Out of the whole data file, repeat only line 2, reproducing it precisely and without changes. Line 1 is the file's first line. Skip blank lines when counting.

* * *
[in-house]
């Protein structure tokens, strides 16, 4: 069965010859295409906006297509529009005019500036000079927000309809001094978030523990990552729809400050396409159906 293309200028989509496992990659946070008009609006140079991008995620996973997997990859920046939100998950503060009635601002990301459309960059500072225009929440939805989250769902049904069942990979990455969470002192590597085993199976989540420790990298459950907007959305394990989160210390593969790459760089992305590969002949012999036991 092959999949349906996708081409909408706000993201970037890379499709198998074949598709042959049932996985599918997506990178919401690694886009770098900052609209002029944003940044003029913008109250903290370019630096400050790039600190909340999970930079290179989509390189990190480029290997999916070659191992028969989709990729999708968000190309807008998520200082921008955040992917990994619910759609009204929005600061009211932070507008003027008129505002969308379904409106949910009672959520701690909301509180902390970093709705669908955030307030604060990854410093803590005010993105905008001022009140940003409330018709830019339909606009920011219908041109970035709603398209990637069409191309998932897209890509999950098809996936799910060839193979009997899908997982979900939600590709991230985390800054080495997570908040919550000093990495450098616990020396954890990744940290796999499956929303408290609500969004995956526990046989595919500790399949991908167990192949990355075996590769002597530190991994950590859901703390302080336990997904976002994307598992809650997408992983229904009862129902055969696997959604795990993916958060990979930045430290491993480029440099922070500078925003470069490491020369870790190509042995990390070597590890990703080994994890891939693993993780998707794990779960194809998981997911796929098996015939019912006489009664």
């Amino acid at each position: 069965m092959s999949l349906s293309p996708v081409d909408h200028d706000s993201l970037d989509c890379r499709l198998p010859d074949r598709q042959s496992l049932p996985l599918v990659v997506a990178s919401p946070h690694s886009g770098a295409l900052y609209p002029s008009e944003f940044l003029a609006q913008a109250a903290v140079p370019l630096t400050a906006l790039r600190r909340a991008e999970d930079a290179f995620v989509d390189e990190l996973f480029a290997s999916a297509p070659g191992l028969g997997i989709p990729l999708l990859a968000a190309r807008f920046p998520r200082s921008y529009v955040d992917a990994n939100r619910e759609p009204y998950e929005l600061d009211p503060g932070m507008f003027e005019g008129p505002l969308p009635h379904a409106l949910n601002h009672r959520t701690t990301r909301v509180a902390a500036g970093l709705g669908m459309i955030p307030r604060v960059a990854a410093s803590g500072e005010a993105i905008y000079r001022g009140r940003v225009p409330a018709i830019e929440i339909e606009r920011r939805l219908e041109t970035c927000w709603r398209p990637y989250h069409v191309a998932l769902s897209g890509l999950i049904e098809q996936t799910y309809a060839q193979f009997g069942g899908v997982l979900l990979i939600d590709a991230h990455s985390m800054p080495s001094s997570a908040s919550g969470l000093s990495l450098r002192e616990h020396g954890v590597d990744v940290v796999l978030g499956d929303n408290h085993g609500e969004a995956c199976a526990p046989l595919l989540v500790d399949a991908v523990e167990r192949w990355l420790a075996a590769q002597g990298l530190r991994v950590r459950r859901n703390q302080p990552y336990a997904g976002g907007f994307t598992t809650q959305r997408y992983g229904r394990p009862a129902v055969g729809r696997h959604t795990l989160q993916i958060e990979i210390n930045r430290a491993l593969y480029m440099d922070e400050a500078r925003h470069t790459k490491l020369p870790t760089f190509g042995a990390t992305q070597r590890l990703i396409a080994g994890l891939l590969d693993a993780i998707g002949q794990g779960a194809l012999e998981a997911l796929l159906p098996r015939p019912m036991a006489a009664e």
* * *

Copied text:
């Protein structure tokens, strides 16, 4: 069965010859295409906006297509529009005019500036000079927000309809001094978030523990990552729809400050396409159906 293309200028989509496992990659946070008009609006140079991008995620996973997997990859920046939100998950503060009635601002990301459309960059500072225009929440939805989250769902049904069942990979990455969470002192590597085993199976989540420790990298459950907007959305394990989160210390593969790459760089992305590969002949012999036991 092959999949349906996708081409909408706000993201970037890379499709198998074949598709042959049932996985599918997506990178919401690694886009770098900052609209002029944003940044003029913008109250903290370019630096400050790039600190909340999970930079290179989509390189990190480029290997999916070659191992028969989709990729999708968000190309807008998520200082921008955040992917990994619910759609009204929005600061009211932070507008003027008129505002969308379904409106949910009672959520701690909301509180902390970093709705669908955030307030604060990854410093803590005010993105905008001022009140940003409330018709830019339909606009920011219908041109970035709603398209990637069409191309998932897209890509999950098809996936799910060839193979009997899908997982979900939600590709991230985390800054080495997570908040919550000093990495450098616990020396954890990744940290796999499956929303408290609500969004995956526990046989595919500790399949991908167990192949990355075996590769002597530190991994950590859901703390302080336990997904976002994307598992809650997408992983229904009862129902055969696997959604795990993916958060990979930045430290491993480029440099922070500078925003470069490491020369870790190509042995990390070597590890990703080994994890891939693993993780998707794990779960194809998981997911796929098996015939019912006489009664």